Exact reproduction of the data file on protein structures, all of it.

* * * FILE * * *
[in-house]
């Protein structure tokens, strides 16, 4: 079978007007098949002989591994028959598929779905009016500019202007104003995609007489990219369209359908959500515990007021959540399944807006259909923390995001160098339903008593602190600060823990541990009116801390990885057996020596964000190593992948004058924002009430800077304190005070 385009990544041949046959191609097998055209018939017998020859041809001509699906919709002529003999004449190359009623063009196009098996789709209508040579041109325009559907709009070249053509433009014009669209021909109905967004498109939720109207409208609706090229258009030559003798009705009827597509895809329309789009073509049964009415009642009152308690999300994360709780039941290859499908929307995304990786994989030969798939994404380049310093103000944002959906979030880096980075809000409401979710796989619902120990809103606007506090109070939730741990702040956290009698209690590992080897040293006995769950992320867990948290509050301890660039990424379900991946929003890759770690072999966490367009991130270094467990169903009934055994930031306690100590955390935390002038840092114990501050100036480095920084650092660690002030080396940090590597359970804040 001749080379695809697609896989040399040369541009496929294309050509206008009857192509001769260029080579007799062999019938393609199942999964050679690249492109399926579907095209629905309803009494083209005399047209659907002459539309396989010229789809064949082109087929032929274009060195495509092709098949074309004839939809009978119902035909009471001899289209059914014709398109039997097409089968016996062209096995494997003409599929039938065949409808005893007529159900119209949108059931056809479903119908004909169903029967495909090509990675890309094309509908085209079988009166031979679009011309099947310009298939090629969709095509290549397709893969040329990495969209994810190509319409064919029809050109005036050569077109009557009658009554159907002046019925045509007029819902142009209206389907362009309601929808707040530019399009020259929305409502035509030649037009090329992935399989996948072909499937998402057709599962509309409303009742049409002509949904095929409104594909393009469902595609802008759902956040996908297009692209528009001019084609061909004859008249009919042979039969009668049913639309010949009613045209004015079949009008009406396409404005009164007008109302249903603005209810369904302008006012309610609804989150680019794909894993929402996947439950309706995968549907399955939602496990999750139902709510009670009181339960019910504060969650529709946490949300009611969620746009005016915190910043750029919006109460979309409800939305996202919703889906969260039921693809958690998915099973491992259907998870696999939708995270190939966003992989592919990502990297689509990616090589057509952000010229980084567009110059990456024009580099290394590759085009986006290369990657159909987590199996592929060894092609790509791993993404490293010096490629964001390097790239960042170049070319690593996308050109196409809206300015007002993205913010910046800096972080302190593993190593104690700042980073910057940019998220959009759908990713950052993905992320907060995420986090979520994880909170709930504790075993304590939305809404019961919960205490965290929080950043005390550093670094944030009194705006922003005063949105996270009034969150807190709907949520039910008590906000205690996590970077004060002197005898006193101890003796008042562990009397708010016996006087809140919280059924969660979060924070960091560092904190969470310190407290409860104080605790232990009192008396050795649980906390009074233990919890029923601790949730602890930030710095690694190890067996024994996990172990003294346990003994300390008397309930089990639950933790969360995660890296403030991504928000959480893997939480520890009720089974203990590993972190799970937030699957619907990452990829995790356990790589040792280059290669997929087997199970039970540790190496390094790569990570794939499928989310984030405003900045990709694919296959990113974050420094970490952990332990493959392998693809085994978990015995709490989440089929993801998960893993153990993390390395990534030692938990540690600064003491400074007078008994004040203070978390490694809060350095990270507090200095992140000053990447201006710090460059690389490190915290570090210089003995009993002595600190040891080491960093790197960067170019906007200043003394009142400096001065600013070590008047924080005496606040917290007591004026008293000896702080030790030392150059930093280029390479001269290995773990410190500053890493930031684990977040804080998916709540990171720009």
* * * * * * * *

[in-house]
């Protein structure tokens, strides 16, 4: 079978007007098949002989591994028959598929779905009016500019202007104003995609007489990219369209359908959500515990007021959540399944807006259909923390995001160098339903008593602190600060823990541990009116801390990885057996020596964000190593992948004058924002009430800077304190005070 385009990544041949046959191609097998055209018939017998020859041809001509699906919709002529003999004449190359009623063009196009098996789709209508040579041109325009559907709009070249053509433009014009669209021909109905967004498109939720109207409208609706090229258009030559003798009705009827597509895809329309789009073509049964009415009642009152308690999300994360709780039941290859499908929307995304990786994989030969798939994404380049310093103000944002959906979030880096980075809000409401979710796989619902120990809103606007506090109070939730741990702040956290009698209690590992080897040293006995769950992320867990948290509050301890660039990424379900991946929003890759770690072999966490367009991130270094467990169903009934055994930031306690100590955390935390002038840092114990501050100036480095920084650092660690002030080396940090590597359970804040 001749080379695809697609896989040399040369541009496929294309050509206008009857192509001769260029080579007799062999019938393609199942999964050679690249492109399926579907095209629905309803009494083209005399047209659907002459539309396989010229789809064949082109087929032929274009060195495509092709098949074309004839939809009978119902035909009471001899289209059914014709398109039997097409089968016996062209096995494997003409599929039938065949409808005893007529159900119209949108059931056809479903119908004909169903029967495909090509990675890309094309509908085209079988009166031979679009011309099947310009298939090629969709095509290549397709893969040329990495969209994810190509319409064919029809050109005036050569077109009557009658009554159907002046019925045509007029819902142009209206389907362009309601929808707040530019399009020259929305409502035509030649037009090329992935399989996948072909499937998402057709599962509309409303009742049409002509949904095929409104594909393009469902595609802008759902956040996908297009692209528009001019084609061909004859008249009919042979039969009668049913639309010949009613045209004015079949009008009406396409404005009164007008109302249903603005209810369904302008006012309610609804989150680019794909894993929402996947439950309706995968549907399955939602496990999750139902709510009670009181339960019910504060969650529709946490949300009611969620746009005016915190910043750029919006109460979309409800939305996202919703889906969260039921693809958690998915099973491992259907998870696999939708995270190939966003992989592919990502990297689509990616090589057509952000010229980084567009110059990456024009580099290394590759085009986006290369990657159909987590199996592929060894092609790509791993993404490293010096490629964001390097790239960042170049070319690593996308050109196409809206300015007002993205913010910046800096972080302190593993190593104690700042980073910057940019998220959009759908990713950052993905992320907060995420986090979520994880909170709930504790075993304590939305809404019961919960205490965290929080950043005390550093670094944030009194705006922003005063949105996270009034969150807190709907949520039910008590906000205690996590970077004060002197005898006193101890003796008042562990009397708010016996006087809140919280059924969660979060924070960091560092904190969470310190407290409860104080605790232990009192008396050795649980906390009074233990919890029923601790949730602890930030710095690694190890067996024994996990172990003294346990003994300390008397309930089990639950933790969360995660890296403030991504928000959480893997939480520890009720089974203990590993972190799970937030699957619907990452990829995790356990790589040792280059290669997929087997199970039970540790190496390094790569990570794939499928989310984030405003900045990709694919296959990113974050420094970490952990332990493959392998693809085994978990015995709490989440089929993801998960893993153990993390390395990534030692938990540690600064003491400074007078008994004040203070978390490694809060350095990270507090200095992140000053990447201006710090460059690389490190915290570090210089003995009993002595600190040891080491960093790197960067170019906007200043003394009142400096001065600013070590008047924080005496606040917290007591004026008293000896702080030790030392150059930093280029390479001269290995773990410190500053890493930031684990977040804080998916709540990171720009």